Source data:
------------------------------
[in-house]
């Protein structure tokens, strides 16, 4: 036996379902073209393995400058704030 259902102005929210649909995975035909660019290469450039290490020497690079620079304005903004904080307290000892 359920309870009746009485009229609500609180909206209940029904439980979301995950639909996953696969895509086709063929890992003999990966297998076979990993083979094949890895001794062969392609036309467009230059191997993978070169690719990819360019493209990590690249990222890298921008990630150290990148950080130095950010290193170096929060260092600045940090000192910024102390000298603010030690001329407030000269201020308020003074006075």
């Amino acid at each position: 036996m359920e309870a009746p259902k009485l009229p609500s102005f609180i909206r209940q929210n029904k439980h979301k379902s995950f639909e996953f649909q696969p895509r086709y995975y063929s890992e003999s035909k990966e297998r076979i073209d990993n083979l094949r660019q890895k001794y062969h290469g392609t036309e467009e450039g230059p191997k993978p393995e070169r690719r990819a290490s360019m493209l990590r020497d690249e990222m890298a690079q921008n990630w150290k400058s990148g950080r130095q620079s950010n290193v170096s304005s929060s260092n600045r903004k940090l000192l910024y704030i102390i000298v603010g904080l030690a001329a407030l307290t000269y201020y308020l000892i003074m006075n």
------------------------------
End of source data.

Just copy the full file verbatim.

[in-house]
């Protein structure tokens, strides 16, 4: 036996379902073209393995400058704030 259902102005929210649909995975035909660019290469450039290490020497690079620079304005903004904080307290000892 359920309870009746009485009229609500609180909206209940029904439980979301995950639909996953696969895509086709063929890992003999990966297998076979990993083979094949890895001794062969392609036309467009230059191997993978070169690719990819360019493209990590690249990222890298921008990630150290990148950080130095950010290193170096929060260092600045940090000192910024102390000298603010030690001329407030000269201020308020003074006075």
């Amino acid at each position: 036996m359920e309870a009746p259902k009485l009229p609500s102005f609180i909206r209940q929210n029904k439980h979301k379902s995950f639909e996953f649909q696969p895509r086709y995975y063929s890992e003999s035909k990966e297998r076979i073209d990993n083979l094949r660019q890895k001794y062969h290469g392609t036309e467009e450039g230059p191997k993978p393995e070169r690719r990819a290490s360019m493209l990590r020497d690249e990222m890298a690079q921008n990630w150290k400058s990148g950080r130095q620079s950010n290193v170096s304005s929060s260092n600045r903004k940090l000192l910024y704030i102390i000298v603010g904080l030690a001329a407030l307290t000269y201020y308020l000892i003074m006075n």